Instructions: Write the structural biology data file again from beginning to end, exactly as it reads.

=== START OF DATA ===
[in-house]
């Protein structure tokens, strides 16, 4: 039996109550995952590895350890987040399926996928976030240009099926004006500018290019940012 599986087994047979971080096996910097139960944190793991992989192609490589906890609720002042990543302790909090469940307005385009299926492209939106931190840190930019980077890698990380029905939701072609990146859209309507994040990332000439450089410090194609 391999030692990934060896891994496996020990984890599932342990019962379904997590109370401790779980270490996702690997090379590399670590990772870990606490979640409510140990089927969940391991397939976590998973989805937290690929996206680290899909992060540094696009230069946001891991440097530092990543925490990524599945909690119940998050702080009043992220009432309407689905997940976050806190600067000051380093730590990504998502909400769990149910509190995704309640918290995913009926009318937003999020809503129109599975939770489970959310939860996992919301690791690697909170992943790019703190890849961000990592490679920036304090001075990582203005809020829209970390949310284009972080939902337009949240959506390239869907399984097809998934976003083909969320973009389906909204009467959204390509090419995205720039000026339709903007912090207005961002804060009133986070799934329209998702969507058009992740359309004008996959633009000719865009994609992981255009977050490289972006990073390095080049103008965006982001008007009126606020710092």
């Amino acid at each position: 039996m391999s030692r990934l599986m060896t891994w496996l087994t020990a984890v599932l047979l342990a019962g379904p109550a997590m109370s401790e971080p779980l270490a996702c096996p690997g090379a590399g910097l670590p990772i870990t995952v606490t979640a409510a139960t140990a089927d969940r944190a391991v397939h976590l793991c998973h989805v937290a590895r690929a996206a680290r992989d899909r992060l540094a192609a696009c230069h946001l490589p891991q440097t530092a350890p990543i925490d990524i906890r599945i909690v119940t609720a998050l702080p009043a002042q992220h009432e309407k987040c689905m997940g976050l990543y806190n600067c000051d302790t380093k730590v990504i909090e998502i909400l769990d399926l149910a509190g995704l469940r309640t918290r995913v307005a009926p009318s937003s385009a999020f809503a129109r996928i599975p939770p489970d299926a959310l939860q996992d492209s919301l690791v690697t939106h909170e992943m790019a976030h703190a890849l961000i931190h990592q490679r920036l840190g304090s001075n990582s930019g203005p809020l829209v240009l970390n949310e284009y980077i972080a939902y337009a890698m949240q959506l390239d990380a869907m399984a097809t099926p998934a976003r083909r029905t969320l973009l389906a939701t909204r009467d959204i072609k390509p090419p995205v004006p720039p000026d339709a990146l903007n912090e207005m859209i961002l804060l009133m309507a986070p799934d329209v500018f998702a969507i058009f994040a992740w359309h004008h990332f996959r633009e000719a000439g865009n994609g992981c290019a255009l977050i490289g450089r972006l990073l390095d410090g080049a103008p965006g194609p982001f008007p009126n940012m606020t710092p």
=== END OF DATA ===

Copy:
[in-house]
């Protein structure tokens, strides 16, 4: 039996109550995952590895350890987040399926996928976030240009099926004006500018290019940012 599986087994047979971080096996910097139960944190793991992989192609490589906890609720002042990543302790909090469940307005385009299926492209939106931190840190930019980077890698990380029905939701072609990146859209309507994040990332000439450089410090194609 391999030692990934060896891994496996020990984890599932342990019962379904997590109370401790779980270490996702690997090379590399670590990772870990606490979640409510140990089927969940391991397939976590998973989805937290690929996206680290899909992060540094696009230069946001891991440097530092990543925490990524599945909690119940998050702080009043992220009432309407689905997940976050806190600067000051380093730590990504998502909400769990149910509190995704309640918290995913009926009318937003999020809503129109599975939770489970959310939860996992919301690791690697909170992943790019703190890849961000990592490679920036304090001075990582203005809020829209970390949310284009972080939902337009949240959506390239869907399984097809998934976003083909969320973009389906909204009467959204390509090419995205720039000026339709903007912090207005961002804060009133986070799934329209998702969507058009992740359309004008996959633009000719865009994609992981255009977050490289972006990073390095080049103008965006982001008007009126606020710092």
């Amino acid at each position: 039996m391999s030692r990934l599986m060896t891994w496996l087994t020990a984890v599932l047979l342990a019962g379904p109550a997590m109370s401790e971080p779980l270490a996702c096996p690997g090379a590399g910097l670590p990772i870990t995952v606490t979640a409510a139960t140990a089927d969940r944190a391991v397939h976590l793991c998973h989805v937290a590895r690929a996206a680290r992989d899909r992060l540094a192609a696009c230069h946001l490589p891991q440097t530092a350890p990543i925490d990524i906890r599945i909690v119940t609720a998050l702080p009043a002042q992220h009432e309407k987040c689905m997940g976050l990543y806190n600067c000051d302790t380093k730590v990504i909090e998502i909400l769990d399926l149910a509190g995704l469940r309640t918290r995913v307005a009926p009318s937003s385009a999020f809503a129109r996928i599975p939770p489970d299926a959310l939860q996992d492209s919301l690791v690697t939106h909170e992943m790019a976030h703190a890849l961000i931190h990592q490679r920036l840190g304090s001075n990582s930019g203005p809020l829209v240009l970390n949310e284009y980077i972080a939902y337009a890698m949240q959506l390239d990380a869907m399984a097809t099926p998934a976003r083909r029905t969320l973009l389906a939701t909204r009467d959204i072609k390509p090419p995205v004006p720039p000026d339709a990146l903007n912090e207005m859209i961002l804060l009133m309507a986070p799934d329209v500018f998702a969507i058009f994040a992740w359309h004008h990332f996959r633009e000719a000439g865009n994609g992981c290019a255009l977050i490289g450089r972006l990073l390095d410090g080049a103008p965006g194609p982001f008007p009126n940012m606020t710092p």